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Dotcom's New Site "Megabox" Almost Ready 101

Posted by samzenpus
from the changing-channels dept.
concealment writes "Dotcom confirmed to the Associated Press in a telephone interview that he has completed 90% the work on "new Mega" and "Megabox", a music site that he announced in June. Megabox will allow users to download music for free in exchange for accepting some advertisements, and 90% of the revenue will go to the artists."
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Dotcom's New Site "Megabox" Almost Ready

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  • nice idea (Score:2, Funny)

    by Tastecicles (1153671)

    if Apple don't get wind and sue the pants off Dotcom for undercutting.

    • Whoops, now it's on Slashdot. Rest assured they've gotten wind of it. Let's see if you're right.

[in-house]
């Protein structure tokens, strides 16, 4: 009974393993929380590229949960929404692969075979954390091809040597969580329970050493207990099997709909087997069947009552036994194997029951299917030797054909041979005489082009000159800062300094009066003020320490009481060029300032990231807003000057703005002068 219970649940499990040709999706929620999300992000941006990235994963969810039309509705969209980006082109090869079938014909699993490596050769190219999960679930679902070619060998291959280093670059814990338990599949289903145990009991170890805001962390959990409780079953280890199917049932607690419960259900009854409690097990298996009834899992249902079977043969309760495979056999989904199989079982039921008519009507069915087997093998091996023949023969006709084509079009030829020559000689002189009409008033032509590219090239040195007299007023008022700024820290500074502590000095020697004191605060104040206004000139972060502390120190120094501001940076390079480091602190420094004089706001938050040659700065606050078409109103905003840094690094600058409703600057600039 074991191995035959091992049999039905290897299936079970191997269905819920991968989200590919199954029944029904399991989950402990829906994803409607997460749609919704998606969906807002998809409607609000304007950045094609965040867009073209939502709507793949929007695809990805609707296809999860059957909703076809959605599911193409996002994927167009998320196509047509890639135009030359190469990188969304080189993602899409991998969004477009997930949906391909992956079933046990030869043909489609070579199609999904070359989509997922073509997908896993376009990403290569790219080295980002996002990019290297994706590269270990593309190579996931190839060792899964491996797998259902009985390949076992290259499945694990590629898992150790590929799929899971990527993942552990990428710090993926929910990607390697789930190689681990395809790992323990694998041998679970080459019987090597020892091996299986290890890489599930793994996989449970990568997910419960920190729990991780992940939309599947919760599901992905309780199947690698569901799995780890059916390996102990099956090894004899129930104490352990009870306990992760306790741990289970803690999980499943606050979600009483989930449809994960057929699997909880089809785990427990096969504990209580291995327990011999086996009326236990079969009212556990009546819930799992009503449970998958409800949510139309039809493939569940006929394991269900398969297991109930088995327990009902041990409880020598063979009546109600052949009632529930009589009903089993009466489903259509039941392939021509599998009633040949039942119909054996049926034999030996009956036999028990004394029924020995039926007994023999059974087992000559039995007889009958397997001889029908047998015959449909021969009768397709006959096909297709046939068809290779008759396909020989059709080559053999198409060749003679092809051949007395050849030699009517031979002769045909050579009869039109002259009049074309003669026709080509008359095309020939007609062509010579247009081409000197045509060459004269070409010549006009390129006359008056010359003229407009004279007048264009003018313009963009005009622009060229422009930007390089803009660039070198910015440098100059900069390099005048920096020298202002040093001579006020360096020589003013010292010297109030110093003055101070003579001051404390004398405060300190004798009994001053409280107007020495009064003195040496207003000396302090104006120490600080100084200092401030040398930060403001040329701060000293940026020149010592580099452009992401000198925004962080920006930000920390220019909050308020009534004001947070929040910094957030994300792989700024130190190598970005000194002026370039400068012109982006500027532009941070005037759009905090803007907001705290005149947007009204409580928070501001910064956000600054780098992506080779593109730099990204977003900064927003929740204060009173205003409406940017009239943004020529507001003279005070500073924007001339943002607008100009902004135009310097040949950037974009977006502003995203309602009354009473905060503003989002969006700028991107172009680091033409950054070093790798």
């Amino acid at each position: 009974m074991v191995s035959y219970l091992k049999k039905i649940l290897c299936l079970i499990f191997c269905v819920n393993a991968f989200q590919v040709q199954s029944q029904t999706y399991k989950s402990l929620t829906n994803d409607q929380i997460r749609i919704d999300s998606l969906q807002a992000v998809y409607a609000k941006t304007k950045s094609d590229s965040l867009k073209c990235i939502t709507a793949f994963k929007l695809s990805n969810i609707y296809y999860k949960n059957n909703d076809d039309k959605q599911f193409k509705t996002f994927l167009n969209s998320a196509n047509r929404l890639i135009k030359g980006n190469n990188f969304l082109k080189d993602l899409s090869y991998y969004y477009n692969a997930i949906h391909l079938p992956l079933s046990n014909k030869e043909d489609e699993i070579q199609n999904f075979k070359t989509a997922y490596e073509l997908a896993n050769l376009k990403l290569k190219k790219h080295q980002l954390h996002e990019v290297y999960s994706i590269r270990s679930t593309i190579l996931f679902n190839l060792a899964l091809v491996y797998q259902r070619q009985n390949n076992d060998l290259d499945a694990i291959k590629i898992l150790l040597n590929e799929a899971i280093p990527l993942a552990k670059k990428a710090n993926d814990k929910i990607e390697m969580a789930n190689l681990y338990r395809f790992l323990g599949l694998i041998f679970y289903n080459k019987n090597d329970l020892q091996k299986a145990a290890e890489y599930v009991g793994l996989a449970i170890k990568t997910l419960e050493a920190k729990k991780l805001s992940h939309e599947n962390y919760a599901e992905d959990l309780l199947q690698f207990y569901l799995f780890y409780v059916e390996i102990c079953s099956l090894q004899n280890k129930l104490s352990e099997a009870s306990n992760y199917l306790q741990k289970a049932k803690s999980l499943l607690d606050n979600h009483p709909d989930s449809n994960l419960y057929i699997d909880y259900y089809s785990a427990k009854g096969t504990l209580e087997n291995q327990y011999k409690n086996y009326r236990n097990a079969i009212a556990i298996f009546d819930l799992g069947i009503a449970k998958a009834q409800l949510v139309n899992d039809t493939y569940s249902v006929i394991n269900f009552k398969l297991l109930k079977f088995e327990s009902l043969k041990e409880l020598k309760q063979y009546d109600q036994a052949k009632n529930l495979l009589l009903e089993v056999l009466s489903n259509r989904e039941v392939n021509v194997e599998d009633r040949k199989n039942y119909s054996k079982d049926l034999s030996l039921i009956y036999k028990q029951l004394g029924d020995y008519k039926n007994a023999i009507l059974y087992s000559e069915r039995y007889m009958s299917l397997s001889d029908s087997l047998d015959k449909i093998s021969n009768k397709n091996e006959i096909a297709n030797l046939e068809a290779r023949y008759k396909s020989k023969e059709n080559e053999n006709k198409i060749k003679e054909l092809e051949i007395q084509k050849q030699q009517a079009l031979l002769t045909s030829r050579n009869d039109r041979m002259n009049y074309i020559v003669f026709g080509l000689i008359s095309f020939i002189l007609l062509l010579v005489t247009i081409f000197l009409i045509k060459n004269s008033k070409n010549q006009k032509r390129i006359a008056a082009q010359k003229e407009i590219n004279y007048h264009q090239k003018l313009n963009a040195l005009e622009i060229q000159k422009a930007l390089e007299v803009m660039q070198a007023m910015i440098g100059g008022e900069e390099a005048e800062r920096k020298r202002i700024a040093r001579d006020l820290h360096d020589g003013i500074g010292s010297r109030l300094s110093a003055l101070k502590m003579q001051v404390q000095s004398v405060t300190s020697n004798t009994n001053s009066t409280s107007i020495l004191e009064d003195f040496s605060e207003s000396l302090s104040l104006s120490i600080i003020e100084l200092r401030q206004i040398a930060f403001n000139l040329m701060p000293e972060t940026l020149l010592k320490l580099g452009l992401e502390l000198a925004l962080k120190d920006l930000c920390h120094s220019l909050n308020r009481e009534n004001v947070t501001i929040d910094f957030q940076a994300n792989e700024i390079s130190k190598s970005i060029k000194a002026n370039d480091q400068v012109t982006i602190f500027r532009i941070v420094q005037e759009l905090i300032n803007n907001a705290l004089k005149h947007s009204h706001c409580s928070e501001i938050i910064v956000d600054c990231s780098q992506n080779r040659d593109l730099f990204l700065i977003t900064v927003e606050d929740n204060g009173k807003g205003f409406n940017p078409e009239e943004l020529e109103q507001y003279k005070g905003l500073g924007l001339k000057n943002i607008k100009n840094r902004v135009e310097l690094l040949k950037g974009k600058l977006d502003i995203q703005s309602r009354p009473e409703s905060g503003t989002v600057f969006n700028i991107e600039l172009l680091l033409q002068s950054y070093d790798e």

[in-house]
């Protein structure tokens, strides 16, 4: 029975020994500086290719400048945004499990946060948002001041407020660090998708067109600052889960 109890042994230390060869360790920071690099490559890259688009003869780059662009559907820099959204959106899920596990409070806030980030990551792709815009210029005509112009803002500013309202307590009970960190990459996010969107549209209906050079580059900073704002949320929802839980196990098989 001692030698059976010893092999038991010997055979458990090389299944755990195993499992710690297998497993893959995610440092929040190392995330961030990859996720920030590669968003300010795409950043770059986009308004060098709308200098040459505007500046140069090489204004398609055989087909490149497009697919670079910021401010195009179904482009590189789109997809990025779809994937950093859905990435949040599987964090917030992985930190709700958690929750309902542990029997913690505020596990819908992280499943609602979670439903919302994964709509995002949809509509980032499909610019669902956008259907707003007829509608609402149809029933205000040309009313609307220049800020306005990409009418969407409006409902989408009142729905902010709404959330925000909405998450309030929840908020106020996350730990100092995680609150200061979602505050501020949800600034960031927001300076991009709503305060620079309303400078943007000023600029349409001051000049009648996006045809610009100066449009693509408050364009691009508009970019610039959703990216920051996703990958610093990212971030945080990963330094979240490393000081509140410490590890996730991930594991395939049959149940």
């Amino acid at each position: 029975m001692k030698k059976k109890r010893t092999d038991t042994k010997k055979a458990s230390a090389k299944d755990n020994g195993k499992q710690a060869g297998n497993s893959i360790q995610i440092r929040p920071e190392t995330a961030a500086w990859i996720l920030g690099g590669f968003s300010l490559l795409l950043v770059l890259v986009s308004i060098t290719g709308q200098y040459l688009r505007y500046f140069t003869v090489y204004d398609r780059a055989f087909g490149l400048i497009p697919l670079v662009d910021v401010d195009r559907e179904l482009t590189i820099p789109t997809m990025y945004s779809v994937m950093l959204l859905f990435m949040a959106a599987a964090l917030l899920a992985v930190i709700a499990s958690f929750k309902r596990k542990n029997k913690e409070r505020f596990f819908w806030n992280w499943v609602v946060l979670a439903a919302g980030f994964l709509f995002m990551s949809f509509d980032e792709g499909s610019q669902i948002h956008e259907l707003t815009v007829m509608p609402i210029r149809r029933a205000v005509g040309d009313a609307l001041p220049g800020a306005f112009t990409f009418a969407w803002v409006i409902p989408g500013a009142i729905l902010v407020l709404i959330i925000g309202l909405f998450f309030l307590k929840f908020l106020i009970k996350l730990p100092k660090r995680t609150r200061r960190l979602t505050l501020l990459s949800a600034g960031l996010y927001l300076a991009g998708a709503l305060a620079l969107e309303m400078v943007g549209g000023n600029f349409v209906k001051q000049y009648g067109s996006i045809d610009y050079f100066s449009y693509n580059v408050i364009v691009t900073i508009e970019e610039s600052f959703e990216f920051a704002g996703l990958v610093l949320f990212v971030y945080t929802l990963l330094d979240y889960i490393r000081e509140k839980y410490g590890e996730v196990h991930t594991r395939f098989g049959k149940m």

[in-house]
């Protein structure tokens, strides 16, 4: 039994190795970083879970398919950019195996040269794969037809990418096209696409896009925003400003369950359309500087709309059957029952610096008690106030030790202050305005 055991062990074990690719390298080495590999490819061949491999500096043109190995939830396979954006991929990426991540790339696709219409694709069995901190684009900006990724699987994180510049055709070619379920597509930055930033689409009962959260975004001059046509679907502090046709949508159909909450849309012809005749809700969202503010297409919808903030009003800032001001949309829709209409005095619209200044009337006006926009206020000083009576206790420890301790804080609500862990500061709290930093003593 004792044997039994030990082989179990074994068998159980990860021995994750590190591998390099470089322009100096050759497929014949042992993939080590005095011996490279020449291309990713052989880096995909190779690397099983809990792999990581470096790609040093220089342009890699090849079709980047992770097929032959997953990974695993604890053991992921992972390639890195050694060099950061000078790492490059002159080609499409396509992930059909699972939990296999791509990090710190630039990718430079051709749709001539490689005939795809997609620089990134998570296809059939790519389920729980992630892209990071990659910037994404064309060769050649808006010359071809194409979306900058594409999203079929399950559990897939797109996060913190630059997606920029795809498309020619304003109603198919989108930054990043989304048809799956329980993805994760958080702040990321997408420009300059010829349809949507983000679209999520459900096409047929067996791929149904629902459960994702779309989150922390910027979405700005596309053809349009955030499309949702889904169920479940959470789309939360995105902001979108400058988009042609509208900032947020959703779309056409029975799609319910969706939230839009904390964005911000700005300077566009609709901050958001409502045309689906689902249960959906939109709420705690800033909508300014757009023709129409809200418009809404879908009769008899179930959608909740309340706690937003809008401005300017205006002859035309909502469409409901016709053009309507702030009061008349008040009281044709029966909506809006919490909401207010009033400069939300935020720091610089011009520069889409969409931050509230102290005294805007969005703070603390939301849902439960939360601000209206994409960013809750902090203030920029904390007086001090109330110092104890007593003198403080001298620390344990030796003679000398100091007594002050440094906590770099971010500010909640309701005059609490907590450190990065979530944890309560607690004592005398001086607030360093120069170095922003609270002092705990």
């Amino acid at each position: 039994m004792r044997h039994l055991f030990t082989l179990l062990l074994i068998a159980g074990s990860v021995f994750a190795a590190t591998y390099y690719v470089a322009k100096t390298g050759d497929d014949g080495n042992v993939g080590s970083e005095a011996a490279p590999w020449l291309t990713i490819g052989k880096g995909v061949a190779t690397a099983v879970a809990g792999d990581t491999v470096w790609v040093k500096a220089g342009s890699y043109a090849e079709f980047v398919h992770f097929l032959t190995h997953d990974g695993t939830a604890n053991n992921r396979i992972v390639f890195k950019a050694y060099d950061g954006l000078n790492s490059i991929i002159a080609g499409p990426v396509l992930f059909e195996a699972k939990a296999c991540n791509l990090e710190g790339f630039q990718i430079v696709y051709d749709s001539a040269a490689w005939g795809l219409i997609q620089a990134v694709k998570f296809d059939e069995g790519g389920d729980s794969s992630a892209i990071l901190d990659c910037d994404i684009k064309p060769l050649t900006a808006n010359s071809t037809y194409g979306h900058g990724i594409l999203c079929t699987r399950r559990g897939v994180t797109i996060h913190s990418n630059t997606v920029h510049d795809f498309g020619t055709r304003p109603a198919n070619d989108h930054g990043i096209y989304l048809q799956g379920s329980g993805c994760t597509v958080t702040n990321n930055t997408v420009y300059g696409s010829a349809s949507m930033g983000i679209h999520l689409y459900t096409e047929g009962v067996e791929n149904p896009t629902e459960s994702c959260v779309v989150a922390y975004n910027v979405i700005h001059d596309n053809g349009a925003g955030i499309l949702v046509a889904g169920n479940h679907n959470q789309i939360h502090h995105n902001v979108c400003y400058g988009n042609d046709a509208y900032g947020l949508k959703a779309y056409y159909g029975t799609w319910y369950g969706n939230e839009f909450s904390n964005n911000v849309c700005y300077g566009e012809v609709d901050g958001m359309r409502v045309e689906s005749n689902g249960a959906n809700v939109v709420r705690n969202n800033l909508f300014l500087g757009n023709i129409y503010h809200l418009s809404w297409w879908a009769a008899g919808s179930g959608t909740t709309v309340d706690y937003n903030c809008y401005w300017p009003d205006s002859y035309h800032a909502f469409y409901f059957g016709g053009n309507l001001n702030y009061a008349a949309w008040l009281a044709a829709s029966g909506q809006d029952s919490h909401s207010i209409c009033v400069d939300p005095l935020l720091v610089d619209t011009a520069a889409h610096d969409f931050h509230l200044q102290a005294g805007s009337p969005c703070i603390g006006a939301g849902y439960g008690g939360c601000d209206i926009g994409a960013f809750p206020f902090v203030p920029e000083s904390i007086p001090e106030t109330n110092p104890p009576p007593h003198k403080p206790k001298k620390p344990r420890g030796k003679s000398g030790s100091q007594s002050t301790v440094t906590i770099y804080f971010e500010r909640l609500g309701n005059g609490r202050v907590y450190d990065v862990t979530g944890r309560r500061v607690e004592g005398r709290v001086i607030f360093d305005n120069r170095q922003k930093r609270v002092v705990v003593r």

• Lawsuits (Score:5, Insightful)

    by betterunixthanunix (980855) on Thursday October 11, 2012 @01:25PM (#41620799)
    A technology that challenges the recording industry's firm grim on paying people to make music? A system that gives artists a big cut of the revenue made by monetizing their music? Something that might actually change revenue models? The lawsuits will not stop until this is dead and buried.
    • Did the recording industry go after IUMA? Honestly I wasn't paying attention. If not, maybe the record labels will laugh it off until such time they decide it's the reason the new Micky Minaje album didn't sell.
    • We're getting into the territory where Kim Dotcom himself might end up dead and buried.

      • by Anonymous Coward
        That is a rather large excavation project you're proposing...